Republicans want to impose work requirements (with no accompanying job training aid) that would drop able-bodied, childless adults from the food stamp rolls if they do not find at least a part time job within 90 days — a perversity that turns on its head being on food stamps because of not being able to find a job in these times of high unemployment.

The steep rise in recipients sparks suspicion among Republicans, while Democrats turn a blind eye to any possibility that there may be cheating. At the family level, the stakes are low. The average subsidy is $134 a month, or $4.39 per person to buy a full day's food. The average family runs out of the monthly refill on their electronic "EBT" card by day 17.

A New York Times piece this past December was titled “Food Stamp Fraud, Rare but Troubling” and pegged the amount at only 1%. What culprits there are do not cheat to put food on their family’s table; rather they are storefront operations that pay cash for those EBT cards, which is illegal.

But read a little further and what do we find?

“The amount of money lost to underground trafficking is estimated to be 1.3 percent annually. That is down from more than 4% in the 1990s when paper coupons had not yet been replaced by electronic benefit cards…Include erroneous payments to recipients because of errors on the part of the government or outright lying on applications, and the overall loss to the food stamp program is about 4.07 percent, according to the Department of Agriculture.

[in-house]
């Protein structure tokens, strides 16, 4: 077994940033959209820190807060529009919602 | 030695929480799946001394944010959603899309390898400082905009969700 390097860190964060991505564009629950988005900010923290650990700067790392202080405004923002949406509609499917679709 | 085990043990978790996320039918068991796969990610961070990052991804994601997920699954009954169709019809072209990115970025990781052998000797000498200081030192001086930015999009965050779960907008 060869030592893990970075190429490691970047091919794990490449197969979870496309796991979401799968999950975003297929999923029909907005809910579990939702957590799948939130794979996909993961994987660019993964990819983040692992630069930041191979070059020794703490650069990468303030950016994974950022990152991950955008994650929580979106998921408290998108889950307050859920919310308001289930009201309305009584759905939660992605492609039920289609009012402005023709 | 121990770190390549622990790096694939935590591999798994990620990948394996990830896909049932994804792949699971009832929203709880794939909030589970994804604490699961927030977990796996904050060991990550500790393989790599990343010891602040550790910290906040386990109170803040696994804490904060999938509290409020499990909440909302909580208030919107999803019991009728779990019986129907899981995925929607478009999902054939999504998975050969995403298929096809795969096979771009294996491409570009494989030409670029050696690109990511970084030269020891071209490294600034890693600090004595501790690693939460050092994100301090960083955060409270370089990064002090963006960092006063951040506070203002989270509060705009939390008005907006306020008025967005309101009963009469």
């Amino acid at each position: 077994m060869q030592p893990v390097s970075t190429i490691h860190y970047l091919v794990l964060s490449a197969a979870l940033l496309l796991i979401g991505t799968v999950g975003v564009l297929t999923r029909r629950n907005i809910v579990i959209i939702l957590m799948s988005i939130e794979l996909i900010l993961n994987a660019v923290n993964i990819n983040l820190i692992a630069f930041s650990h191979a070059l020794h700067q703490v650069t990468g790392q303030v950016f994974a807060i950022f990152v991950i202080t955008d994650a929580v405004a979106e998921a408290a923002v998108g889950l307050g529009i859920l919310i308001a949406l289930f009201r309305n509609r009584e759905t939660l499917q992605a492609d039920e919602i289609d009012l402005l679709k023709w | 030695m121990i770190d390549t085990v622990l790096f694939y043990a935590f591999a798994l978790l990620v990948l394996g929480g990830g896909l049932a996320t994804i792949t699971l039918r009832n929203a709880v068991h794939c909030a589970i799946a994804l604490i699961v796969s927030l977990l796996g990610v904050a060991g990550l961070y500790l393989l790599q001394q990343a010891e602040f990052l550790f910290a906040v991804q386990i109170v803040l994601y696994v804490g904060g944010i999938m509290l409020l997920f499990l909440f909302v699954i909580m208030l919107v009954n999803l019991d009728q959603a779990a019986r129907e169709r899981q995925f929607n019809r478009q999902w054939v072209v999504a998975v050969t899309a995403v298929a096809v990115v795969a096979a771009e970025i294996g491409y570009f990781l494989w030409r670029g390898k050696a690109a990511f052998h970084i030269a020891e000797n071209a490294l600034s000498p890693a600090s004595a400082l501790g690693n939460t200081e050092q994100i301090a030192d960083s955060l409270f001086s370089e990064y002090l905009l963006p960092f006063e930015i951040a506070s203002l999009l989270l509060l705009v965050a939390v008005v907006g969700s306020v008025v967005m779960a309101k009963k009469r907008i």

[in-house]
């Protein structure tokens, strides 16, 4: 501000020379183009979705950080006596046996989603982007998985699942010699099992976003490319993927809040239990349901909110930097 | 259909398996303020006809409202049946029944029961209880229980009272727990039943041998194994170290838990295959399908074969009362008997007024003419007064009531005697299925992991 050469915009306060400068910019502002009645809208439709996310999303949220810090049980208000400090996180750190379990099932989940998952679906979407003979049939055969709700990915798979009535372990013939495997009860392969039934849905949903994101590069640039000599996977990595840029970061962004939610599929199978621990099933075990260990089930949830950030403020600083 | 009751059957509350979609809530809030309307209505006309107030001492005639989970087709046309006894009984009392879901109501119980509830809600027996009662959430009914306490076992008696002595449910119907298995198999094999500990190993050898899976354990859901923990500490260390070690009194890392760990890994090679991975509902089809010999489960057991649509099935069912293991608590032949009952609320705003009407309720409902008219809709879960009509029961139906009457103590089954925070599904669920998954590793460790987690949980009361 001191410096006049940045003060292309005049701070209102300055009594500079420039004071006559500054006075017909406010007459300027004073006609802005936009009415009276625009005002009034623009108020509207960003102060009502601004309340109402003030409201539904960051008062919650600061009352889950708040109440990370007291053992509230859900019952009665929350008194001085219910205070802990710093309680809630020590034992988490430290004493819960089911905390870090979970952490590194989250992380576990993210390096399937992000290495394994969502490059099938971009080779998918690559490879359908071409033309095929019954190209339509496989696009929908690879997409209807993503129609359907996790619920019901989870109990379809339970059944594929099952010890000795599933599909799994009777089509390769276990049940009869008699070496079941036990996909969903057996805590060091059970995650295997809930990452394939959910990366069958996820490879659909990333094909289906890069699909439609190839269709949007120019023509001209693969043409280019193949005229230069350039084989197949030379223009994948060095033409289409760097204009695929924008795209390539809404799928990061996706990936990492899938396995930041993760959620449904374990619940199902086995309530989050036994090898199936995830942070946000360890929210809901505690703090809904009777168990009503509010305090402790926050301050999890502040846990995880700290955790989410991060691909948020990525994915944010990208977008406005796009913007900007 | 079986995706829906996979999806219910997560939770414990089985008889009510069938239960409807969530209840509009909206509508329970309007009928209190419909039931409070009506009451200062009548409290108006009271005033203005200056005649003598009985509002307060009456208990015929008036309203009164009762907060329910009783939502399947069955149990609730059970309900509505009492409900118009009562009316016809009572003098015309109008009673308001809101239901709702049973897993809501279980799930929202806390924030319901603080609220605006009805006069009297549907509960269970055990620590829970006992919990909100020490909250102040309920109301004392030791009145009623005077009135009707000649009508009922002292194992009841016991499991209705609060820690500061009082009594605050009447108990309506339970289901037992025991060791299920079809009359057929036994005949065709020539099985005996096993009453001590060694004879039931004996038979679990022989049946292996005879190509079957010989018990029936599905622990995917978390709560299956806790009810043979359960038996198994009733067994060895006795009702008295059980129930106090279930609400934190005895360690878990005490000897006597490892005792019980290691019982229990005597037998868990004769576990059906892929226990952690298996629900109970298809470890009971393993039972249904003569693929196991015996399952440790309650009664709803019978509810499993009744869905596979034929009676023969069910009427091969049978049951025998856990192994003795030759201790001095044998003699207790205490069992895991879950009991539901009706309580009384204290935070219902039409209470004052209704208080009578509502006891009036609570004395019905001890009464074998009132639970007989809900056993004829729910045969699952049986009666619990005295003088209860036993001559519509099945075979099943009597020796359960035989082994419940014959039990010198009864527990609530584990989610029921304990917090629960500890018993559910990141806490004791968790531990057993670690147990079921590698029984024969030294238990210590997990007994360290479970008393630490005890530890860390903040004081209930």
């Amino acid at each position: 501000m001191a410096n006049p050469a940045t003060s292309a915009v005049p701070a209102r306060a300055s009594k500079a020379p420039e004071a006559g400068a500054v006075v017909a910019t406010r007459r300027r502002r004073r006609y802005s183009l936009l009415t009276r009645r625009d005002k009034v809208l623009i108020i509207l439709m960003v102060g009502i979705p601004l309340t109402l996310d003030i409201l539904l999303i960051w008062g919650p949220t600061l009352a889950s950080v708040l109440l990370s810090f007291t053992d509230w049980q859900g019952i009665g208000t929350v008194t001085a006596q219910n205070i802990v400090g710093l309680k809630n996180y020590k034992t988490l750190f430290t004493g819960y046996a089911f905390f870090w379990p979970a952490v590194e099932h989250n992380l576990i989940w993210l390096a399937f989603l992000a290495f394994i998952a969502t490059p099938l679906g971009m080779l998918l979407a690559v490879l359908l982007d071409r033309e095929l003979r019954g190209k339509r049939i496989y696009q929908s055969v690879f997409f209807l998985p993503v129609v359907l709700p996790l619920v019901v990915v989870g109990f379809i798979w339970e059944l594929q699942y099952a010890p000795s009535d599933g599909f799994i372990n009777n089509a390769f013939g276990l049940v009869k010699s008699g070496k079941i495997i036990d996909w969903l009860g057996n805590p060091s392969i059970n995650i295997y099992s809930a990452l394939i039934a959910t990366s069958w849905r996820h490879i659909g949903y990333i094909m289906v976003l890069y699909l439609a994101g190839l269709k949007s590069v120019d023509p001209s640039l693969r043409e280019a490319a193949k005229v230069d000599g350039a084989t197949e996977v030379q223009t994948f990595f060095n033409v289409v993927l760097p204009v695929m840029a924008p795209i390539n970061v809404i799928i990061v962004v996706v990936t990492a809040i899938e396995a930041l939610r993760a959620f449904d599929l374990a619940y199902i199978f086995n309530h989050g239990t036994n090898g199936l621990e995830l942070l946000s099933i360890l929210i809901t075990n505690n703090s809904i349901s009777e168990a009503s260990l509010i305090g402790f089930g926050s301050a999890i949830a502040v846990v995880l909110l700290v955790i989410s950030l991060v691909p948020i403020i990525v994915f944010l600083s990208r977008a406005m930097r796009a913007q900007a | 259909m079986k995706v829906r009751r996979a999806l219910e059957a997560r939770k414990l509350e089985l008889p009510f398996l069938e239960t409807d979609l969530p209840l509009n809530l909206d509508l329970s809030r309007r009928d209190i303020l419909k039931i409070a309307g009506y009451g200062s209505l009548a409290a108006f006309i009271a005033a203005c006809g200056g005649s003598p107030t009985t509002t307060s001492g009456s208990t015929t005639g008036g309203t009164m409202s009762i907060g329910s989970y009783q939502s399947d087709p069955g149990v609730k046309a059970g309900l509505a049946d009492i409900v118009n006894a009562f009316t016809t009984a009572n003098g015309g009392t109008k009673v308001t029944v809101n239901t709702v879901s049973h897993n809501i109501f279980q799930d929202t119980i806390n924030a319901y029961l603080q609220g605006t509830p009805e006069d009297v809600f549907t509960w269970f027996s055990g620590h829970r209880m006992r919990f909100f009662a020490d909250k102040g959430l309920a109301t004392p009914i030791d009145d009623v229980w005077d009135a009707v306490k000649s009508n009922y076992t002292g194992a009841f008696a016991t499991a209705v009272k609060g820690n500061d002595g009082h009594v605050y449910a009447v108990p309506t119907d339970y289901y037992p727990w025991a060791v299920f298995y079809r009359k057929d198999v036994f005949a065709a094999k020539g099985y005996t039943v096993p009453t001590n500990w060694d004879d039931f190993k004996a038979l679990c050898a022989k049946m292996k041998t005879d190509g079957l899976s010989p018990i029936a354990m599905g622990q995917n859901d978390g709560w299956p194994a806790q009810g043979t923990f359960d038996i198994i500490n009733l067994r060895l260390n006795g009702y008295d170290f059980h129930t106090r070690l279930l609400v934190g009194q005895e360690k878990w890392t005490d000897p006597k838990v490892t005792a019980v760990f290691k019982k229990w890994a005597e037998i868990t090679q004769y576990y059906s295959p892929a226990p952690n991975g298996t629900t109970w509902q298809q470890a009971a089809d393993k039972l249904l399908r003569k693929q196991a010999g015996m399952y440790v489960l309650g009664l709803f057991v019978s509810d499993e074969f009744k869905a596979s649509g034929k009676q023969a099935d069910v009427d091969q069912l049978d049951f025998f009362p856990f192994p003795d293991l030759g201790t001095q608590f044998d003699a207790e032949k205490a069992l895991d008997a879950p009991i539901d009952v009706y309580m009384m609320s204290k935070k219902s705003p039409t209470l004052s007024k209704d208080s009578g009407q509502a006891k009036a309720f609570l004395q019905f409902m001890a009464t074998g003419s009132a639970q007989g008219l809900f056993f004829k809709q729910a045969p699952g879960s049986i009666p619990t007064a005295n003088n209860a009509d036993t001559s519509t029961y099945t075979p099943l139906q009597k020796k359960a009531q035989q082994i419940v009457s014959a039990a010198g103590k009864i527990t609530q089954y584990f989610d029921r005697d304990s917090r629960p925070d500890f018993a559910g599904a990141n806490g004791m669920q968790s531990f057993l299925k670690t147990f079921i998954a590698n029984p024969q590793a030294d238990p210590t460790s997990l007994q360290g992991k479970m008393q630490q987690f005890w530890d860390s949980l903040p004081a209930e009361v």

That’s not a lot? The Times then assures us that it is less than other government programs, that the Government Accountability Office has estimated that Medicare and Medicaid lose nearly 10% to fraud.

Are we meant to be reassured by these numbers of vanished taxpayer money?

Still, the combination of all these hard lines drawn against the American people in a still tough economy, and all at once, leaves us to wonder whether we have lost our moral bearings.

3 Comments for “What’s Come Over America?”

  1. Gene Hansen

    I find it curious that none of the guest writers list their names. This publication purports to have “independent” writers with NO political affiliation, yet this article is less than objective. He, or she, may claim to have no political affiliation, yet the flavor of this piece is bitterly partisan. Certainly not worthy of Edward R. Murrow. Michael Harrington presents a very logical counter-argument for the lopsided viewpoint of this author.

    • From Editors

      Mr, Hansen:

      Thank you for posting your comment.

      We do not sign our articles because we are a small group of just plain citizens who joined together in this project but whose unknown names would say nothing. So we decided to go ego-less.

      When we say “independent writers with no political affiliation”, that means we are not connected to any organization or political party, but it does not mean we have no opinions. In the instance of this article the point is that — all at once — there have been cutbacks in programs across the board before anything, such as what Mr. Harrington proposes, exists to take their place. Call it partisan, if you like, but that’s deserving of sharp criticism in our view.